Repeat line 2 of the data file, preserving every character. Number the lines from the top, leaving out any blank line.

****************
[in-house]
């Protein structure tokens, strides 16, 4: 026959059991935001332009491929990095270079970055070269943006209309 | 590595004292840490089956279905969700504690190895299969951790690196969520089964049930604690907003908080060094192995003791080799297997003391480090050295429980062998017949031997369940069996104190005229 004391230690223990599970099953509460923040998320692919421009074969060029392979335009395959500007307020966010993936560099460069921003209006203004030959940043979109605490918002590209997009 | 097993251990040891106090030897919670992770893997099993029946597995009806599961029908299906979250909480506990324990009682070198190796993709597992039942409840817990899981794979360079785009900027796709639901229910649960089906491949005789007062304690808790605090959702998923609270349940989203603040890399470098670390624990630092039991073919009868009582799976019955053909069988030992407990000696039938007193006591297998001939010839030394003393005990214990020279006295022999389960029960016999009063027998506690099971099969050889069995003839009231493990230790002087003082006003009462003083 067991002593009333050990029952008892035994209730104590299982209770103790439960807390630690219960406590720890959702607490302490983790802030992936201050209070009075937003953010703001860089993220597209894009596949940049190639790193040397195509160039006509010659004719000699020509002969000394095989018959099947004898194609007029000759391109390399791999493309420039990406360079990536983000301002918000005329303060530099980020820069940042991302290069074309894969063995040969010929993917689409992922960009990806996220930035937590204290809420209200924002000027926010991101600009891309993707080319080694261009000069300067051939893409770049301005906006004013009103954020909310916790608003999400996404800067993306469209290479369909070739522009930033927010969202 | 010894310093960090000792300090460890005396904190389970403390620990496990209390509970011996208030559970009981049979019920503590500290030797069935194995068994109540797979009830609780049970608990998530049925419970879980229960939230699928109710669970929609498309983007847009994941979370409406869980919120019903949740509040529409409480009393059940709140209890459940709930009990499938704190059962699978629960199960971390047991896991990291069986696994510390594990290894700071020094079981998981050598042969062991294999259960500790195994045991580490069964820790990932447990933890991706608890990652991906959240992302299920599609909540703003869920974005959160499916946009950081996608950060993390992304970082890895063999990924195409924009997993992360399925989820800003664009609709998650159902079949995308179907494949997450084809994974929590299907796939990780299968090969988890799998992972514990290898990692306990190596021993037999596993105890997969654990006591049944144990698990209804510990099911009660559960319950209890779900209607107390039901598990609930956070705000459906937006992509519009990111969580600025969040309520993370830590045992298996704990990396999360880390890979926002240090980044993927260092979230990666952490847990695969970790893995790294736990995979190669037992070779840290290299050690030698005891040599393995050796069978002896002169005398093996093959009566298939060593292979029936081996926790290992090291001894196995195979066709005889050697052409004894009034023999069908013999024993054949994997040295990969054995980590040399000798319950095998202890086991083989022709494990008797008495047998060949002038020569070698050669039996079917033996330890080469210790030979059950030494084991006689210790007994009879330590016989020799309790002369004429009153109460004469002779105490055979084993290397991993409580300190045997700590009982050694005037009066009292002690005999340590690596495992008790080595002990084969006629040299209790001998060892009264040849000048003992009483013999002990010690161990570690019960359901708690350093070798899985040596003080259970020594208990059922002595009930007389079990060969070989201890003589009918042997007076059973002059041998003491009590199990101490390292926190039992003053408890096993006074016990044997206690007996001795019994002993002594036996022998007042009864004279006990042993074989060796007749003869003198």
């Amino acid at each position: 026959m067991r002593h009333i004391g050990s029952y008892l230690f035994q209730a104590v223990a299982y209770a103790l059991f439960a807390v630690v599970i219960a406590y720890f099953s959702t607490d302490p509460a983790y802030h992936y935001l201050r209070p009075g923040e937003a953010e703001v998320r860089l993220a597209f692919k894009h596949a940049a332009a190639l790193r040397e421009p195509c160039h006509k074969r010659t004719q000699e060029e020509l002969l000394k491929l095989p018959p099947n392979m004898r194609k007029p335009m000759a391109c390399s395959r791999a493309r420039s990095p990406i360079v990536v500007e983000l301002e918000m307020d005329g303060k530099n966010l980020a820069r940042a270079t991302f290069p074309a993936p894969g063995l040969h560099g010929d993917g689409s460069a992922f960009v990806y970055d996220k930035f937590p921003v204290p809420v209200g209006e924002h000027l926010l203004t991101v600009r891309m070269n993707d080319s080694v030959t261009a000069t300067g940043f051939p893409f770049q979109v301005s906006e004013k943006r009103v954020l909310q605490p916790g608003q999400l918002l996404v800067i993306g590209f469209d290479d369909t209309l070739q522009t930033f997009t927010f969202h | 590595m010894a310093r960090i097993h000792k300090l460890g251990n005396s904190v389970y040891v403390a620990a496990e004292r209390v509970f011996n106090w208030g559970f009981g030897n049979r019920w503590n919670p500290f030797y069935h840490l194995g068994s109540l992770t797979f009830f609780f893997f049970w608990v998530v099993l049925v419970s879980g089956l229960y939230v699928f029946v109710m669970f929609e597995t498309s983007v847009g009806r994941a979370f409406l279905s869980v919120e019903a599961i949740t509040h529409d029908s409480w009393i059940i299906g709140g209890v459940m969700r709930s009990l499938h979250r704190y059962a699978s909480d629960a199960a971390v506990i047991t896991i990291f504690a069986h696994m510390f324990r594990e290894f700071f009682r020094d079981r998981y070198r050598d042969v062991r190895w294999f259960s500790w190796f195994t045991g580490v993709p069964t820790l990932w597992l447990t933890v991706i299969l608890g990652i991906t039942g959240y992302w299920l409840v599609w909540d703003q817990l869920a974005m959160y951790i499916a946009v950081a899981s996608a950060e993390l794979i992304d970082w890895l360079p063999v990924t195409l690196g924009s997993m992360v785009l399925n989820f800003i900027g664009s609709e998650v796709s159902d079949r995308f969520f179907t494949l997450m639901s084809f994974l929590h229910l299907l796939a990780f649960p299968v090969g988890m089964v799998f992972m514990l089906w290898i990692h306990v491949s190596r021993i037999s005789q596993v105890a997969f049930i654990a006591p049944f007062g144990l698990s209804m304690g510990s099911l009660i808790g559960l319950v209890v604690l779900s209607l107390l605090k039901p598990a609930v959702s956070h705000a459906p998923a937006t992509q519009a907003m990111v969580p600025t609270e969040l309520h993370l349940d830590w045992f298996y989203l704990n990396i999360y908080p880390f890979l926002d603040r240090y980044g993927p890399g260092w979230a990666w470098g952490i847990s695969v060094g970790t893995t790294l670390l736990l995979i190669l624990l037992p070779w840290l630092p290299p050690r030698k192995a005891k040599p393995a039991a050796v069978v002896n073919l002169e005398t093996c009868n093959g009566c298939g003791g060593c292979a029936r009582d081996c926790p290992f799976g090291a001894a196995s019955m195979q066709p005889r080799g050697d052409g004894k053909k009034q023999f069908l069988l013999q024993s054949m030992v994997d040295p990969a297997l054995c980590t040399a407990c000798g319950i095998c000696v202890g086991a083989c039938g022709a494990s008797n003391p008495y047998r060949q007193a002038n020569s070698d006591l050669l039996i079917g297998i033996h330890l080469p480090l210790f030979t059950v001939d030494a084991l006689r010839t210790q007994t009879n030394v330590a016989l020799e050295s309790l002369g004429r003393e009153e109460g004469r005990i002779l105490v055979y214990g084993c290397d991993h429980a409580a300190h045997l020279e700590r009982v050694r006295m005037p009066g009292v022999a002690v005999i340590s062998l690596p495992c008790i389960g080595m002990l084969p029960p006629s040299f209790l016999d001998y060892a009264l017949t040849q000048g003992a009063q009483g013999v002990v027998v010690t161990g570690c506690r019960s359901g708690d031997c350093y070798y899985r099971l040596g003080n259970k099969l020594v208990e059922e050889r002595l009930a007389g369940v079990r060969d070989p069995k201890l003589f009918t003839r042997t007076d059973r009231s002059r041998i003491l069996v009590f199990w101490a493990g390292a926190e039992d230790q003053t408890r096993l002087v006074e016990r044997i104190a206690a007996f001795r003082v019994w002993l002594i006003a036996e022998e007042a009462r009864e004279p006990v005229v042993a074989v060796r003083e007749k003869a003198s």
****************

């Protein structure tokens, strides 16, 4: 026959059991935001332009491929990095270079970055070269943006209309 | 590595004292840490089956279905969700504690190895299969951790690196969520089964049930604690907003908080060094192995003791080799297997003391480090050295429980062998017949031997369940069996104190005229 004391230690223990599970099953509460923040998320692919421009074969060029392979335009395959500007307020966010993936560099460069921003209006203004030959940043979109605490918002590209997009 | 097993251990040891106090030897919670992770893997099993029946597995009806599961029908299906979250909480506990324990009682070198190796993709597992039942409840817990899981794979360079785009900027796709639901229910649960089906491949005789007062304690808790605090959702998923609270349940989203603040890399470098670390624990630092039991073919009868009582799976019955053909069988030992407990000696039938007193006591297998001939010839030394003393005990214990020279006295022999389960029960016999009063027998506690099971099969050889069995003839009231493990230790002087003082006003009462003083 067991002593009333050990029952008892035994209730104590299982209770103790439960807390630690219960406590720890959702607490302490983790802030992936201050209070009075937003953010703001860089993220597209894009596949940049190639790193040397195509160039006509010659004719000699020509002969000394095989018959099947004898194609007029000759391109390399791999493309420039990406360079990536983000301002918000005329303060530099980020820069940042991302290069074309894969063995040969010929993917689409992922960009990806996220930035937590204290809420209200924002000027926010991101600009891309993707080319080694261009000069300067051939893409770049301005906006004013009103954020909310916790608003999400996404800067993306469209290479369909070739522009930033927010969202 | 010894310093960090000792300090460890005396904190389970403390620990496990209390509970011996208030559970009981049979019920503590500290030797069935194995068994109540797979009830609780049970608990998530049925419970879980229960939230699928109710669970929609498309983007847009994941979370409406869980919120019903949740509040529409409480009393059940709140209890459940709930009990499938704190059962699978629960199960971390047991896991990291069986696994510390594990290894700071020094079981998981050598042969062991294999259960500790195994045991580490069964820790990932447990933890991706608890990652991906959240992302299920599609909540703003869920974005959160499916946009950081996608950060993390992304970082890895063999990924195409924009997993992360399925989820800003664009609709998650159902079949995308179907494949997450084809994974929590299907796939990780299968090969988890799998992972514990290898990692306990190596021993037999596993105890997969654990006591049944144990698990209804510990099911009660559960319950209890779900209607107390039901598990609930956070705000459906937006992509519009990111969580600025969040309520993370830590045992298996704990990396999360880390890979926002240090980044993927260092979230990666952490847990695969970790893995790294736990995979190669037992070779840290290299050690030698005891040599393995050796069978002896002169005398093996093959009566298939060593292979029936081996926790290992090291001894196995195979066709005889050697052409004894009034023999069908013999024993054949994997040295990969054995980590040399000798319950095998202890086991083989022709494990008797008495047998060949002038020569070698050669039996079917033996330890080469210790030979059950030494084991006689210790007994009879330590016989020799309790002369004429009153109460004469002779105490055979084993290397991993409580300190045997700590009982050694005037009066009292002690005999340590690596495992008790080595002990084969006629040299209790001998060892009264040849000048003992009483013999002990010690161990570690019960359901708690350093070798899985040596003080259970020594208990059922002595009930007389079990060969070989201890003589009918042997007076059973002059041998003491009590199990101490390292926190039992003053408890096993006074016990044997206690007996001795019994002993002594036996022998007042009864004279006990042993074989060796007749003869003198």